Jack and Patricia: the story of one woman and an obsession

When the crime writer Patricia Cornwell identified the painter Walter Sickert as one of Britain's most notorious murderers, the critics scoffed. Now she is determined to prove her case in a new book. Terry Kirby reports

Tuesday 23 August 2005 00:00 BST

In real life, Cornwell has attempted to emulate the efforts of her fictional heroine, with her determination to prove she has uncovered the identity of history's most notorious serial killer, Jack the Ripper. But, unlike Scarpetta, Cornwell's certainty she has found her man - in the figure of Victorian painter Walter Sickert - has only been greeted with widespread scepticism.

Now, undeterred by criticism of her book published in 2002, Portrait of a Killer, Cornwell has embarked on another mission to find further evidence for a new edition due next year. Assisted by a criminal psychologist and a forensic photographer, she has returned to London to examine fingerprints on some of the hundreds of letters sent to police at the time of the killings in 1888 claiming to be from Ripper to see if any match those of Sickert. Most of the Ripper letters are believed to be hoaxes.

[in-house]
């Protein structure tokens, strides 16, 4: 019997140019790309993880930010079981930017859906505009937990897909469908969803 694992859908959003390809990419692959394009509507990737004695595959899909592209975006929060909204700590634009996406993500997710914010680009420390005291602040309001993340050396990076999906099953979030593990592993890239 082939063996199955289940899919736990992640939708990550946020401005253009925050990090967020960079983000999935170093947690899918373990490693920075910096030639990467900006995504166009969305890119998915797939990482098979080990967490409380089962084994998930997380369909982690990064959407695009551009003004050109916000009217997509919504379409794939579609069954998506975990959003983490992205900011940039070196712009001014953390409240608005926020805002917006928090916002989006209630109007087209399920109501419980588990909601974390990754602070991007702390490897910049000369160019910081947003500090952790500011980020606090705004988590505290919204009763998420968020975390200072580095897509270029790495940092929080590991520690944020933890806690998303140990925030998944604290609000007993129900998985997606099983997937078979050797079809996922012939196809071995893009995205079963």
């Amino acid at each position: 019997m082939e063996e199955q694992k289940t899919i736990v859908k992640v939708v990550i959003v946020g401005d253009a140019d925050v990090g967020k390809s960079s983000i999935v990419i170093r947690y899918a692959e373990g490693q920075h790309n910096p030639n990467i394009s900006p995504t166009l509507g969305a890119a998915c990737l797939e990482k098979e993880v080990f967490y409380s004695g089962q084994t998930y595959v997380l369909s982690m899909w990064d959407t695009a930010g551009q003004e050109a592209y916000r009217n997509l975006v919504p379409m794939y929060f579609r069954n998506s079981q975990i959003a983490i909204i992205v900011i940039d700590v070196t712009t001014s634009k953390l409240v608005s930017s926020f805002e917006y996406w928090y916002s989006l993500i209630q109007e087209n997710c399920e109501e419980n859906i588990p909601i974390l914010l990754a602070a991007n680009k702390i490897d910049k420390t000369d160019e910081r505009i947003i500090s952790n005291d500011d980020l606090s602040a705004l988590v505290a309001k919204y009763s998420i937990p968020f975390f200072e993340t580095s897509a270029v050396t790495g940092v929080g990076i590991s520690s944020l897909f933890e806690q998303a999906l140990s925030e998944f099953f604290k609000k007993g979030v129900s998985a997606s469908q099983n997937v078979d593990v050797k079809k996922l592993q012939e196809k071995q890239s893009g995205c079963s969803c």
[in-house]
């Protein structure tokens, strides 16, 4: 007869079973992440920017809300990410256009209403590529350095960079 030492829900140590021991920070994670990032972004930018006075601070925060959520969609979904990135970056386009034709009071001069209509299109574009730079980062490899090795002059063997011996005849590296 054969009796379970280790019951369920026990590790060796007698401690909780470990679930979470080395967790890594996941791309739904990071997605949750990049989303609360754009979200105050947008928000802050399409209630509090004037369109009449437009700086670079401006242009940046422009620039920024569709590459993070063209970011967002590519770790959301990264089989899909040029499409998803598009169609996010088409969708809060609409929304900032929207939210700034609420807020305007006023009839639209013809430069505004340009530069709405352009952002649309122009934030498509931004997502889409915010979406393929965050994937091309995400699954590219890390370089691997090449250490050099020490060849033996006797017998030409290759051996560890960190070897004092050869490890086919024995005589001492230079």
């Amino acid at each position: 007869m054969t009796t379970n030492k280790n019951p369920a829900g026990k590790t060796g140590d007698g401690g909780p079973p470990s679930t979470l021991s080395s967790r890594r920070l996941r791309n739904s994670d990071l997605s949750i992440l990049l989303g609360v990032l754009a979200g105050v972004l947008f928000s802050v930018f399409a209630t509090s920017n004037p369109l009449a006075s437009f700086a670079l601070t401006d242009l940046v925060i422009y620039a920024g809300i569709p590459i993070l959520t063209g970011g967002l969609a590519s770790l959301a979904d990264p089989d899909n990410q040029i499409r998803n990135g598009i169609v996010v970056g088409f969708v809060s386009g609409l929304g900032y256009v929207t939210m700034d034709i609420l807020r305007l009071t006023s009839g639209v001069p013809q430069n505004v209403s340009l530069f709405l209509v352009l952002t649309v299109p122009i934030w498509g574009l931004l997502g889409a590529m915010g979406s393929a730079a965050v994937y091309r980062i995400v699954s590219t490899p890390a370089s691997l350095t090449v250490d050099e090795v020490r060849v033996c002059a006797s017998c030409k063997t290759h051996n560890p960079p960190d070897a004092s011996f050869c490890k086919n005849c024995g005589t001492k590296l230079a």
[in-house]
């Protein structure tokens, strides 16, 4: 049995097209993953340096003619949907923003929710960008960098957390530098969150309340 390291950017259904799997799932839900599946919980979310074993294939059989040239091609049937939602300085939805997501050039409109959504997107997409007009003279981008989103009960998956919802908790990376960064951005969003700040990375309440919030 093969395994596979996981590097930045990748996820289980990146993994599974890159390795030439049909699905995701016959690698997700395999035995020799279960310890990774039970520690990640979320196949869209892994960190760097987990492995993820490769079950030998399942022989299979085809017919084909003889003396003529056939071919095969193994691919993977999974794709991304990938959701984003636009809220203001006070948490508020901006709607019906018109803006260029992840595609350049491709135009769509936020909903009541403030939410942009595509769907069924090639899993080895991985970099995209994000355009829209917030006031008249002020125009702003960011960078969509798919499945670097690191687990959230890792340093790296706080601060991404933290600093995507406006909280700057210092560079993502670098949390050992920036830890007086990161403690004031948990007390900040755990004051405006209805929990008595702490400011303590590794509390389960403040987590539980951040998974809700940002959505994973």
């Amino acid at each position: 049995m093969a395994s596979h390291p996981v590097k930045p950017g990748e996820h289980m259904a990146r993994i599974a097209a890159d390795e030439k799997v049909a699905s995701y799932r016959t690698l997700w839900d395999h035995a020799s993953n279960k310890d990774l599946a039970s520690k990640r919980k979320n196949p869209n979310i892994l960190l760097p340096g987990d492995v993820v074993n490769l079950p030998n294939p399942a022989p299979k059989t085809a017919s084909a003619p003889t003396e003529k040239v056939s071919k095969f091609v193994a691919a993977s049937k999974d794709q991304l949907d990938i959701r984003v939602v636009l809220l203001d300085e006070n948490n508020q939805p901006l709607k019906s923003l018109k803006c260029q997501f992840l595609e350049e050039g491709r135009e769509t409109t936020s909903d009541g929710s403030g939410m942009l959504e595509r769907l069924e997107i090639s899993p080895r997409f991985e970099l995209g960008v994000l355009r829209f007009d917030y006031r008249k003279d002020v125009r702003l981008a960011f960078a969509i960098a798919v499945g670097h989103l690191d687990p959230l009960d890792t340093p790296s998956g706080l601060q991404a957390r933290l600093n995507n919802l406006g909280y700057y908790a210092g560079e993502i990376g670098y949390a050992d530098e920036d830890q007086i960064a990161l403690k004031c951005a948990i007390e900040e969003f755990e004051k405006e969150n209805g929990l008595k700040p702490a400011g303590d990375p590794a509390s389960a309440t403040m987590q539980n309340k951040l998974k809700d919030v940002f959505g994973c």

Many believe that Cornwell's efforts are unlikely to bear further fruit. "She's acting the part of the fearless girl reporter, attempting to sort out what she probably sees as a great conspiracy of male incompetence that has been unable to solve the terrible murders of these poor women,'' said Matthew Sturgis, whose recent critically acclaimed biography of Sickert, six years in the making, comprehensively demolished the Ripper theory. "But in her desire to find answers, she simply hasn't followed very sound principles of investigation. It is a nonsensical misreading of the facts.''

Cornwell is clearly determined not to let go of the Sickert theory, about which she has said she is "100 per cent sure." The author herself was "on holiday" and not available for interview, but has been reported as saying: "I have never treated this is a book you walk away from. I am more certain than ever that Walter Sickert was the Ripper."